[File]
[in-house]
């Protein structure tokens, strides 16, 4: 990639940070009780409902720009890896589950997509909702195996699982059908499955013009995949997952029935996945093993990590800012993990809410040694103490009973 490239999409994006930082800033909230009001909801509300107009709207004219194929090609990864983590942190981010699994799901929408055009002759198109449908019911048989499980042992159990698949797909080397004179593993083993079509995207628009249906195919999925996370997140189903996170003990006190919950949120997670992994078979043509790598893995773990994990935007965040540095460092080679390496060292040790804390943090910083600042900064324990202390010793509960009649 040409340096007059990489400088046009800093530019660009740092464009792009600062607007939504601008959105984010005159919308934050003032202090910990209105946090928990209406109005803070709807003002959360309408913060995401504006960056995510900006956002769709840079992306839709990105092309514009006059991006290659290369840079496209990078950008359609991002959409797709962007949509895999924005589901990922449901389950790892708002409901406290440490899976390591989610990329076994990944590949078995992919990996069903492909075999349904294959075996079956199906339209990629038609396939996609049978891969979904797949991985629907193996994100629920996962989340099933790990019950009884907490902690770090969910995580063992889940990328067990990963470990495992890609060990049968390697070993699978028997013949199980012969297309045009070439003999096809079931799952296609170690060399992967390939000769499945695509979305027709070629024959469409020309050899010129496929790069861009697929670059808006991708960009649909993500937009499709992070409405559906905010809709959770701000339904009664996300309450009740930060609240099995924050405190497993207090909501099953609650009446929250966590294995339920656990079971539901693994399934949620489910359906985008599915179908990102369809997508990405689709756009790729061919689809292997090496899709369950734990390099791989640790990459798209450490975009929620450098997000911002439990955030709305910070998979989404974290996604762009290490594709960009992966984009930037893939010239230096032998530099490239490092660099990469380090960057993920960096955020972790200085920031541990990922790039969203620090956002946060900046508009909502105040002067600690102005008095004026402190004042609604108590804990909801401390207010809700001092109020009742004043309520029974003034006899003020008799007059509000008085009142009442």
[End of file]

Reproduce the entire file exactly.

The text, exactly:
[in-house]
């Protein structure tokens, strides 16, 4: 990639940070009780409902720009890896589950997509909702195996699982059908499955013009995949997952029935996945093993990590800012993990809410040694103490009973 490239999409994006930082800033909230009001909801509300107009709207004219194929090609990864983590942190981010699994799901929408055009002759198109449908019911048989499980042992159990698949797909080397004179593993083993079509995207628009249906195919999925996370997140189903996170003990006190919950949120997670992994078979043509790598893995773990994990935007965040540095460092080679390496060292040790804390943090910083600042900064324990202390010793509960009649 040409340096007059990489400088046009800093530019660009740092464009792009600062607007939504601008959105984010005159919308934050003032202090910990209105946090928990209406109005803070709807003002959360309408913060995401504006960056995510900006956002769709840079992306839709990105092309514009006059991006290659290369840079496209990078950008359609991002959409797709962007949509895999924005589901990922449901389950790892708002409901406290440490899976390591989610990329076994990944590949078995992919990996069903492909075999349904294959075996079956199906339209990629038609396939996609049978891969979904797949991985629907193996994100629920996962989340099933790990019950009884907490902690770090969910995580063992889940990328067990990963470990495992890609060990049968390697070993699978028997013949199980012969297309045009070439003999096809079931799952296609170690060399992967390939000769499945695509979305027709070629024959469409020309050899010129496929790069861009697929670059808006991708960009649909993500937009499709992070409405559906905010809709959770701000339904009664996300309450009740930060609240099995924050405190497993207090909501099953609650009446929250966590294995339920656990079971539901693994399934949620489910359906985008599915179908990102369809997508990405689709756009790729061919689809292997090496899709369950734990390099791989640790990459798209450490975009929620450098997000911002439990955030709305910070998979989404974290996604762009290490594709960009992966984009930037893939010239230096032998530099490239490092660099990469380090960057993920960096955020972790200085920031541990990922790039969203620090956002946060900046508009909502105040002067600690102005008095004026402190004042609604108590804990909801401390207010809700001092109020009742004043309520029974003034006899003020008799007059509000008085009142009442």